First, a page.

Local News

Latino Culture Ill-Suited to Fluid Family Situations Accepted in U.S.

Posted May 2, 2007 8:49 p.m. EDT
Updated May 2, 2007 9:01 p.m. EDT

— The Amber Alert issued Wednesday morning for 8-year-old Jose Fitzpatrick and canceled after his father appeared with him at a Social Services office in Chatham County is the latest in a number of Amber Alerts with similar circumstances.

Jose Fitzpatrick, Junni Rios, Edwin Gonzalez — all were abducted by their fathers in situations laced with violence, and all are of Latino heritage.

There is a cultural question that's supported by the numbers. Latinos make up 7 percent of North Carolina's population, but they're involved in 30 percent of the 27 Amber Alerts issued in the state since the program began in 1992.

Latino advocates says it's a cultural difference.

“We have the cultural thing that family unity stays in tact,” Tony Asion of El Pueblo said Wednesday. Change often comes when families get to the U.S.

In general, Asion said, women become "Americanized" much faster than men do.

“For a lot of women, they see the divorce rate is higher. Leaving is an option here, where back home it's not an option, and a lot of men have a hard time dealing with that.”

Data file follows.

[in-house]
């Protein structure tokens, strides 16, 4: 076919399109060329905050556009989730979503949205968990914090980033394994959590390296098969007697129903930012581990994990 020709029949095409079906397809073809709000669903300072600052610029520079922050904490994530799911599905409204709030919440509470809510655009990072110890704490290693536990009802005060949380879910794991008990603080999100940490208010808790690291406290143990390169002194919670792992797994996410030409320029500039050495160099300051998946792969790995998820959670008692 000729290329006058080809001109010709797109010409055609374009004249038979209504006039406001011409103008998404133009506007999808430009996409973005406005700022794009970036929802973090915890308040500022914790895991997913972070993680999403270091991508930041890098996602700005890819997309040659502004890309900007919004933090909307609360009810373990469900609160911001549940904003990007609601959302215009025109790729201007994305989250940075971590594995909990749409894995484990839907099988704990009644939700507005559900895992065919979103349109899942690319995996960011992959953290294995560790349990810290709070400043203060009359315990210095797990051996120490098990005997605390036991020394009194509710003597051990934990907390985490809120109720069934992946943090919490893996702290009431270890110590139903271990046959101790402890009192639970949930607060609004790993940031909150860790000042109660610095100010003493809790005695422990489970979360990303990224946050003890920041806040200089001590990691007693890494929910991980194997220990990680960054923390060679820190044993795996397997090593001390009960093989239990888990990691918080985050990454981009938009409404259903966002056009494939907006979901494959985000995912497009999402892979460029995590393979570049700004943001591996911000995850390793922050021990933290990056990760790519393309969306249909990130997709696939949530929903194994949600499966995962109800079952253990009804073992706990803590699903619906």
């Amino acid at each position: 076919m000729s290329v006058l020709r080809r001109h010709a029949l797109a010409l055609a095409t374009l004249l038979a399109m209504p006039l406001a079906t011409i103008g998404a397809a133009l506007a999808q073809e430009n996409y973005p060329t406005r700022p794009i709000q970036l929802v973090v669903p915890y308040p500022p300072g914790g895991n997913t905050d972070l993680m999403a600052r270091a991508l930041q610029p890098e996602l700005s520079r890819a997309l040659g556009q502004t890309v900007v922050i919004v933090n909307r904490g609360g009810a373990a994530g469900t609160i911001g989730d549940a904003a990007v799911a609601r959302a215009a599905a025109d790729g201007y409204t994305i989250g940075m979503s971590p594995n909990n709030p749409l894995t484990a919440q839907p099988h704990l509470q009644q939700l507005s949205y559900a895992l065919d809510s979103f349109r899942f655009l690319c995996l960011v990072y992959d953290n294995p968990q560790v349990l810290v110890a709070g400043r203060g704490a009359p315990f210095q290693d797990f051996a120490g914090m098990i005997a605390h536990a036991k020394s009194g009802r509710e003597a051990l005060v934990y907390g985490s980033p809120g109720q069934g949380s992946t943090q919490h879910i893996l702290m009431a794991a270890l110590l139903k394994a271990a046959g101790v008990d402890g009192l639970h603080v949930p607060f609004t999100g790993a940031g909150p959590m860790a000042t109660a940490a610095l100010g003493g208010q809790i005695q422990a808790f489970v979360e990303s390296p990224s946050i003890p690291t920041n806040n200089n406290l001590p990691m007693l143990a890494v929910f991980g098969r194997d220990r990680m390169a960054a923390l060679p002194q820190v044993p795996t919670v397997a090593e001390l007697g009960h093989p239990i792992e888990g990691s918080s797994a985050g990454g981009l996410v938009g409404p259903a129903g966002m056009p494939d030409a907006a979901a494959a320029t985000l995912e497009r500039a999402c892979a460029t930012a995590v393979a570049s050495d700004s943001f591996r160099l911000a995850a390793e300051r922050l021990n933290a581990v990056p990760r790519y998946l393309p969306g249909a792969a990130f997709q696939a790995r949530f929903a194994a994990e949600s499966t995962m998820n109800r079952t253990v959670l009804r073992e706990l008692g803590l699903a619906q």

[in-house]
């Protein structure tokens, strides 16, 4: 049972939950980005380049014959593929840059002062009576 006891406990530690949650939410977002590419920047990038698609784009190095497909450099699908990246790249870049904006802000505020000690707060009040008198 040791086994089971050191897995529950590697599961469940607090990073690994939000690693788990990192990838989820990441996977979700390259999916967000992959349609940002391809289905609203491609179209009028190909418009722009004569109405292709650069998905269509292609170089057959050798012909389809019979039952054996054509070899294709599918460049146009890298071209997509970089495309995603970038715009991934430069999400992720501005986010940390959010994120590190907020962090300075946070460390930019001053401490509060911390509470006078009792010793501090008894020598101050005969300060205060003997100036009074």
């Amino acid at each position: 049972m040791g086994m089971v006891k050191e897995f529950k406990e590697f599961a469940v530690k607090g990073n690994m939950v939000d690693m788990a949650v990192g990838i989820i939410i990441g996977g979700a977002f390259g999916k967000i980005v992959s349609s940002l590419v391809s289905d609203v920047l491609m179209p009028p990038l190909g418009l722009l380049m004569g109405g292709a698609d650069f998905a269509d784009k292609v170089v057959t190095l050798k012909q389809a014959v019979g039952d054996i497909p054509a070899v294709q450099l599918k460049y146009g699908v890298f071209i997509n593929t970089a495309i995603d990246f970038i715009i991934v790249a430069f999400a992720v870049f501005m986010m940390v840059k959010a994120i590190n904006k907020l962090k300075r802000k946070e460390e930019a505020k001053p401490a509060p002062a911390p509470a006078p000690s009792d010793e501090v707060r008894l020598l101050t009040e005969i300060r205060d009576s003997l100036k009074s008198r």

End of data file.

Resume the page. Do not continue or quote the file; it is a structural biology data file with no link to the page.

That disconnect in perceptions may have come into play when 2-year-old Edwin Gonzalez was snatched from his Siler City home last fall. The boy's parents had recently separated. His mother had taken out a domestic protective order against her husband.

“I think one of the main issues we're dealing with with Latino families is (that) it's not necessarily understood how things work here — what the recourses and resources are — and not having anyone to turn to until the case gets to a kidnapping,” said Ilana Dubester, interim executive director of The Hispanic Liaison.

Each year, 5,000 people visit Chatham County's Hispanic Liaison center. They learn about the law, their rights, even custody issues.

“There is a learning curve there that hasn't caught up yet,” Asion said of the Hispanic community.

While there are about 60 resource centers around the state, advocates say it's clear more are needed.

They also say another reason we may be seeing more Hispanic-related Amber Alerts is simply because the population is growing. The most recent census report estimates there are 600,000 Hispanics in North Carolina, more than double the number five years earlier.